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Push, Push, Push

Updated: Mar 31, 2023

Formula 1 Drive to Survive Season 5

Netflix Documentary Series Review


by Danielle Badler

Here’s my problem with Season 5 of “Drive to Survive,” which is airing now on Netflix. It’s the producers’ view of the car vs driver equation. Can you say “myopic?”


Let me explain. It’s something we Porsche people all know. We’re the ones who’ve always known, that it’s a balance of car and driver. And, as the decades have come and gone, the pendulum has swung way, way over to the car. At least in top-level racing. Yes, the driver makes a difference. But less and less as time has marched on.


Yet Season 5 and let’s face it, each preceding season of Drive, has focused to a very large extent on the drivers. And their teams, and their careers, and their team principals, and their contracts, and their sponsors.


And, if I hear it one more time, I’m going to throw my OLED big screen off a cliff, how they have to push. Push push push. They always have to push. They have to be told, over the intercom, there’s one lap left, now it’s time to push. C’mon, let’s push. I mean … I have a question for everyone else in F1; what are drivers doing the rest of the time, when they’re not pushing? Just cruising down the boulevard? Listening to tunes? Making a run to the nearest In-N-Out Burger?





Hey, pushers, what about the car? I mean, really! From watching last season, in real-time, we all know, all too well, about the “porpoising” phenomenon on many cars, especially Mercedes. Now, in Drive, I think I heard it just touched on, two, three, maybe four times in the course of 10 long episodes.


Oh, we heard how the season was such a black mark on Toto Wolff, Mercedes team principal, and on Lewis Hamilton, searching for the pace to claim a record eighth world championship and bury the ignominious conclusion of the 2021 season-ending race. And we watched Max just sail by Lewis, to win the driver’s championship. Once again with feeling; how did they do it? It was clear it wasn’t just Max’s brilliance behind the wheel. Although he was, indeed, clearly brilliant.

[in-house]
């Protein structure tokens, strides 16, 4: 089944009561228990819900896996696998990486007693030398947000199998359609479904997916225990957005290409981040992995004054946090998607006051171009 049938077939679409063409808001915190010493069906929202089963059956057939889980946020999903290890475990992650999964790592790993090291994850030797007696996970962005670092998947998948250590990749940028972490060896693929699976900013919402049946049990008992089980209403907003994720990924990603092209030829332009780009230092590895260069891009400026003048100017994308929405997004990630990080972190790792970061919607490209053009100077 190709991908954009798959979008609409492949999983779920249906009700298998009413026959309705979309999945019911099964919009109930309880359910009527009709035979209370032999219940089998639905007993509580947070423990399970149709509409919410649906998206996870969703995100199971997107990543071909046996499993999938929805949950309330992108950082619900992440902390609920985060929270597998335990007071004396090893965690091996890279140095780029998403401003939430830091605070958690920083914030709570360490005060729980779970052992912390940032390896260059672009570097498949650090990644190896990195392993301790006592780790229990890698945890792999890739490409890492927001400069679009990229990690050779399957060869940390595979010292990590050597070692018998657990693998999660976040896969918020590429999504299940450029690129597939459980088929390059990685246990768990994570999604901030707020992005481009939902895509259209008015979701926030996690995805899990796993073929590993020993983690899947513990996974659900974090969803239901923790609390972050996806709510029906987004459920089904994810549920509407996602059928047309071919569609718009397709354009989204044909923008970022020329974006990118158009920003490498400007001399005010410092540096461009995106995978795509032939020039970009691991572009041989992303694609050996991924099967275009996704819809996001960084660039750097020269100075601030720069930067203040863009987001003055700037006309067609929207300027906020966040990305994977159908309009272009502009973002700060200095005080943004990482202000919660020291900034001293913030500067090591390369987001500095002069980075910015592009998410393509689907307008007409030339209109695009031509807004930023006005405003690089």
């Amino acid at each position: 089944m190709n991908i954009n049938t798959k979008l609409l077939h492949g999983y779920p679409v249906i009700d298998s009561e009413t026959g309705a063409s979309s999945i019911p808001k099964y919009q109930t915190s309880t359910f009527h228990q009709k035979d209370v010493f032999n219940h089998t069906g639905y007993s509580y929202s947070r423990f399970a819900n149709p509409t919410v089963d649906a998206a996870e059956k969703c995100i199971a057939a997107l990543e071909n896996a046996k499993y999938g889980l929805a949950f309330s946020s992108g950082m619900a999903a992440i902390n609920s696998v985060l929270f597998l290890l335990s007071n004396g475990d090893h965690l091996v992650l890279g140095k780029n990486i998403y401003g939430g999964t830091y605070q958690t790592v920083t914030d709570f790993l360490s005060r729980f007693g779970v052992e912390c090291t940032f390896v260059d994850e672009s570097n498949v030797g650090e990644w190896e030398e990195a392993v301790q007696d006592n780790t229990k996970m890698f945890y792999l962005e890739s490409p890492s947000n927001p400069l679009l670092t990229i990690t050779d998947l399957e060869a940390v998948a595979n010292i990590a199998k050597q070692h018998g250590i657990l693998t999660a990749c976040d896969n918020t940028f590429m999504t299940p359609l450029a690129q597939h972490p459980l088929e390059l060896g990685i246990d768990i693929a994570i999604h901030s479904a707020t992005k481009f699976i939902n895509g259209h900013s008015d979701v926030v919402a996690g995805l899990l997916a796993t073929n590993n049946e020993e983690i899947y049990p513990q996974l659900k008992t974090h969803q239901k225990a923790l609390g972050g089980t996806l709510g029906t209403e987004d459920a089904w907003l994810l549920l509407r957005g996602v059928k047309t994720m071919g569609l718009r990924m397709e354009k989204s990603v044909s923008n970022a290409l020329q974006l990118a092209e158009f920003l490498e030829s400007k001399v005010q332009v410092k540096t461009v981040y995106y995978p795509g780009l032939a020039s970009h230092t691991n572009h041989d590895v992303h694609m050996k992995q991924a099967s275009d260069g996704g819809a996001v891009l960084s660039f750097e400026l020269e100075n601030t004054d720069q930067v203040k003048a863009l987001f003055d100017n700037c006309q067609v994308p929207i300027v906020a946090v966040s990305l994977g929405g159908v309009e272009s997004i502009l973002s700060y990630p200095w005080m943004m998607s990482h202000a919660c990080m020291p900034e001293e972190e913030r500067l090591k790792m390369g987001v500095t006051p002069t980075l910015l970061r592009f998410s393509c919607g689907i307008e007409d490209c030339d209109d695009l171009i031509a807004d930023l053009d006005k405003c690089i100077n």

What exactly was Mercedes’ problem? And, importantly, why was Red Bull not porpoising? Nor Ferrari? I’ll give you a preview; you won’t find the answer on Season Five of Drive to Survive.


Nor did they give many references to the major rule changes for 2023. What rules? What changes? They wanted to make passing easier, to make for a better show … what did they do? You won’t find out by watching.


And the cars themselves. We get shot after shot, all in vivid HD video, over the shoulder. You can see the steering wheel, the digital readout, and the myriad dials and switches, that are all attached to the steering wheel. Fine. Now, here’s a simple request; explain it. Explain some of it. Explain any of it.


Same for the performance envelope of a current F1 car. Horsepower. The hybrid system. How it regenerates energy. How the drivers have an accelerator and a brake, and use one foot for each. How fast it accelerates. How fast it brakes. The g-forces it generates in a corner. Any of the above. Ever.


I mean, they certainly had the opportunity this year. Because Max and Red Bull just ran away with the season. Which pushed (ahh, so sorry, I won’t use the word again, I promise) the producers to look elsewhere for their human-interest story. They found it with who would win out to be … I’m not kidding … the fourth best team. Alpine or McLaren. And who would drive in 2023 for these same mid-pack teams? What?


I do have to call out one interesting comment by Christian Horner, Red Bull team principal. It’s about Max’s genius. At one point, he says Sergio Peres, Verstappen’s teammate, has studied Max’s readouts, his speed around the track, and all the telemetry, and he can’t figure out how Max does it.


I’m reminded of Jim Clark’s comment, “I brake a little later.”


Oh, I also watched the Netflix series on tennis and the Netflix series on golf. These series were interesting because they also concentrated on several top-flight competitors.


But they didn’t have a choice! A tennis racket or a golf club is not a 1,000 hp race machine, hand-built with unobtainium. And, while there may be performance differences in rackets and clubs, they’re infinitesimal compared to a race car. And, besides, players are free to experiment with the wares of the manufacturers. Let’s put it this way; have you ever heard a tennis player or a golfer complain that they lost the tournament because of their equipment?


No. And that’s the point. Drive to Survive is becoming a soap opera of … I won’t say it …. See for yourself, or don’t.



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